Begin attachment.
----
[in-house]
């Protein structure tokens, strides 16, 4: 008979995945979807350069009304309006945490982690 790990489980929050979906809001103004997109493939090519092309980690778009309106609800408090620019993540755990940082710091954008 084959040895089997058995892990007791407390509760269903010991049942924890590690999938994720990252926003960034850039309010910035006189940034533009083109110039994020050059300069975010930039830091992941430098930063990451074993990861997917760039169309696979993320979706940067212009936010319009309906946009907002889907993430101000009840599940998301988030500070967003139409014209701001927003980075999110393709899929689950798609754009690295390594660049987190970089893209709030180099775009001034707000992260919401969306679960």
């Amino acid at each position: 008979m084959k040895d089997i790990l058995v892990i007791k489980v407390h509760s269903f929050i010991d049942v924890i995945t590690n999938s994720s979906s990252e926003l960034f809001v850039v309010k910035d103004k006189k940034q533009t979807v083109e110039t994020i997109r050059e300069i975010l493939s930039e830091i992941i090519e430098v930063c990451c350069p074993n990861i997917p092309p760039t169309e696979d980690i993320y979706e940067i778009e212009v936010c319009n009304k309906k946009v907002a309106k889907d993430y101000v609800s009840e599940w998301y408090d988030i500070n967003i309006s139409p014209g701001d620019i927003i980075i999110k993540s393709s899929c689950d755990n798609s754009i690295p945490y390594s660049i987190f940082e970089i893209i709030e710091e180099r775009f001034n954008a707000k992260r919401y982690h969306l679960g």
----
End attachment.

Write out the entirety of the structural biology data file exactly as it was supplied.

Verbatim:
[in-house]
């Protein structure tokens, strides 16, 4: 008979995945979807350069009304309006945490982690 790990489980929050979906809001103004997109493939090519092309980690778009309106609800408090620019993540755990940082710091954008 084959040895089997058995892990007791407390509760269903010991049942924890590690999938994720990252926003960034850039309010910035006189940034533009083109110039994020050059300069975010930039830091992941430098930063990451074993990861997917760039169309696979993320979706940067212009936010319009309906946009907002889907993430101000009840599940998301988030500070967003139409014209701001927003980075999110393709899929689950798609754009690295390594660049987190970089893209709030180099775009001034707000992260919401969306679960």
């Amino acid at each position: 008979m084959k040895d089997i790990l058995v892990i007791k489980v407390h509760s269903f929050i010991d049942v924890i995945t590690n999938s994720s979906s990252e926003l960034f809001v850039v309010k910035d103004k006189k940034q533009t979807v083109e110039t994020i997109r050059e300069i975010l493939s930039e830091i992941i090519e430098v930063c990451c350069p074993n990861i997917p092309p760039t169309e696979d980690i993320y979706e940067i778009e212009v936010c319009n009304k309906k946009v907002a309106k889907d993430y101000v609800s009840e599940w998301y408090d988030i500070n967003i309006s139409p014209g701001d620019i927003i980075i999110k993540s393709s899929c689950d755990n798609s754009i690295p945490y390594s660049i987190f940082e970089i893209i709030e710091e180099r775009f001034n954008a707000k992260r919401y982690h969306l679960g």